Wisconsin is considering a revenue neutral tax proposal that would change the tax structure for smokeless tobacco from an ad valorem tax to a weight-based tax. This would bring smokeless tobacco taxes in line with the way that other “sin” taxes on alcohol, cigarettes, and gas are applied.
In The Heartland Institute’s testimony before the Texas Ways and Means Committee, Director of Government Relations Trevor Martin noted that, “if you accept the argument that certain products can harm individuals and impose costs on society, and that those products therefore should be taxed to defray those costs—what is called imposing a “sin tax”—there is no justification for taxing similar items differently, solely on the basis of their price.”
He goes on to add that, “The harm caused by a unit of tobacco has no relation to its price. This is why every state and the national government impose taxes based on the number of cigarettes, not on the price of the cigarettes. This is why the states and national government impose taxes on beer, wine, and liquor based on unit, not on price.”
As a matter of sound tax policy states should make sure that taxes are applied in a low and uniform manner. Moving the state’s smokeless tobacco tax towards a weight-based method of taxation would be a step in that direction.
The following documents offer additional information on smokeless tobacco taxes.
Testimony: Why Taxing Like Products Differently Is Bad
This is a transcript of Director of Government Relations for The Heartland Institute’s Trevor Martin’s 2007 testimony before the Texas House Committee on Ways and Means on the best way to tax smokeless tobacco. He concludes that taxing smokeless tobacco according to weight instead of price is the optimal choice.
States Moving to Weight-Based Taxes on Smokeless Tobacco Products
This article from Budget & Tax News looks at the trend of state’s applying taxes on smokeless tobacco products according to weight. According to the article, “Eight states have gone to a weight-based system for smokeless tobacco since 2005.”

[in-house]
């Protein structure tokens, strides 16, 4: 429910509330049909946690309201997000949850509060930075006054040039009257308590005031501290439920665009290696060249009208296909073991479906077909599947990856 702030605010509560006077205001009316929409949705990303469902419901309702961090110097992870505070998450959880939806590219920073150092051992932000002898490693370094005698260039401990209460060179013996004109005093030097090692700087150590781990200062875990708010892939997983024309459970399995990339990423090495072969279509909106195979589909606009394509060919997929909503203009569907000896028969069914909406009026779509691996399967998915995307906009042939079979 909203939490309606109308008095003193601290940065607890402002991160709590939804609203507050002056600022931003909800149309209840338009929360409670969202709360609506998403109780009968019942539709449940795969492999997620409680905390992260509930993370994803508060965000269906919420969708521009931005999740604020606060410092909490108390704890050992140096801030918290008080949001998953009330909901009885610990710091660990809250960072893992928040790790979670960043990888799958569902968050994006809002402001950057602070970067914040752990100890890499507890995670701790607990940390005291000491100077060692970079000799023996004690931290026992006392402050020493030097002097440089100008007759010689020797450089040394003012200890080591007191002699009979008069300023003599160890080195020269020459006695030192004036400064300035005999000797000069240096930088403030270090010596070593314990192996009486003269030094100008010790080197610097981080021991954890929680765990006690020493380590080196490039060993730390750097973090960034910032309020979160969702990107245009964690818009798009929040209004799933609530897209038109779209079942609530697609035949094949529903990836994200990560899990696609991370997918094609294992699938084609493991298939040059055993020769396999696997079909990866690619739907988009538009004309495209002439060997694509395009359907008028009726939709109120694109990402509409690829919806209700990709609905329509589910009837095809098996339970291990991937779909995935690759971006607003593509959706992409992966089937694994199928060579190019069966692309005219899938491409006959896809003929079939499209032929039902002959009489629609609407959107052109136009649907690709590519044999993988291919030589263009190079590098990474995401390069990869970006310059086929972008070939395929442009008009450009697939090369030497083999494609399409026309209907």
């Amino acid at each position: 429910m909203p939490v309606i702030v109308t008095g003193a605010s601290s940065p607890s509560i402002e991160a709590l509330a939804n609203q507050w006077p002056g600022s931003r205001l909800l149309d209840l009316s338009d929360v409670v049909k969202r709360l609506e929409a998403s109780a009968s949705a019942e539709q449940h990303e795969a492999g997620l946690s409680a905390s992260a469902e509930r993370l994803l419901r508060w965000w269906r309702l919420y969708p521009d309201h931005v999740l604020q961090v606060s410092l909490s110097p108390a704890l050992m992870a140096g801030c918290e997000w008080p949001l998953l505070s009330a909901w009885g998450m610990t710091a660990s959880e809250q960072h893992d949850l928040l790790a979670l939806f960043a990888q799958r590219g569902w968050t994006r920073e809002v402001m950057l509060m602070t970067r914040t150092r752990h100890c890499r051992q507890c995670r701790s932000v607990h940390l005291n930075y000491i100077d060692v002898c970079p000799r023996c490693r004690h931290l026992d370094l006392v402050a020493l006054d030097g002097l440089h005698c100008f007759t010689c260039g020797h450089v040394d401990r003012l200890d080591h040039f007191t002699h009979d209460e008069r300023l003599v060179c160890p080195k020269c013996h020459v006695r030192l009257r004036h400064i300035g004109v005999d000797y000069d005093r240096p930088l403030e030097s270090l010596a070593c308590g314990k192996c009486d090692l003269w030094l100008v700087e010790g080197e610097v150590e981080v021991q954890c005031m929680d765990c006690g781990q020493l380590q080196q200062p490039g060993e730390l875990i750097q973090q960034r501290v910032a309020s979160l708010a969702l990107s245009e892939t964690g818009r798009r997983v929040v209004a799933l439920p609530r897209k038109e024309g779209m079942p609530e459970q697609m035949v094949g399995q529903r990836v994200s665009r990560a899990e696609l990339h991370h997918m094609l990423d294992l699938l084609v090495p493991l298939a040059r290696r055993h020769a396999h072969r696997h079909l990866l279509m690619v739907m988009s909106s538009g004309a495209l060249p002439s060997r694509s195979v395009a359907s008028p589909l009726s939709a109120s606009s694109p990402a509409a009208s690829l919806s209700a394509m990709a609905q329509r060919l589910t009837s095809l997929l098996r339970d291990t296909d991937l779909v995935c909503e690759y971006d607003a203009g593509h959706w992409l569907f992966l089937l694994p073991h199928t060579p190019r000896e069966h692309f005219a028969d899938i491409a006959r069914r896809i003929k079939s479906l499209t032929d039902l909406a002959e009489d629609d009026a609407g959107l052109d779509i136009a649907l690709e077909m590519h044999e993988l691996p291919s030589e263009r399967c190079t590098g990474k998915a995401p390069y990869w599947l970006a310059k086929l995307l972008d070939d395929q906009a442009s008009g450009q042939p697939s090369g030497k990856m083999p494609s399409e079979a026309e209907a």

Taxes on Smokeless Tobacco Unfair, Ineffective
In this article from Budget & Tax News, Staff Economist for the Tax Foundation, Gerald Prante explains that, “Regardless of the rationale for the government’s attempt to limit tobacco consumption via taxation–whether through the proper framework of controlling for negative costs imposed on others or through the authoritarian method of trying to control individual decisions–tobacco products should be taxed via a per-unit tax.”
Ten Principles of State Fiscal Policy
This booklet from The Heartland Institute provides policymakers and civic and business leaders a highly condensed, easy-to-read guide to state fiscal policy principles. The principles range from “Above all else: Keep taxes low” to “Protect state employees from politics.”
For further information on this and other topics, visit The Heartland Institute’s Web site at http://heartland.org, Heartland’s Budget & Tax News site (http://www./budgetandtax-news.org/index.html), and PolicyBot (http://www.policybot.org), Heartland’s free online research database.
Nothing in this Research & Commentary is intended to influence the passage of legislation, and it does not necessarily represent the views of The Heartland Institute. If you have any questions about this issue or The Heartland Institute, contact Government Relations Director John Nothdurft at [email protected] 312/377-4000.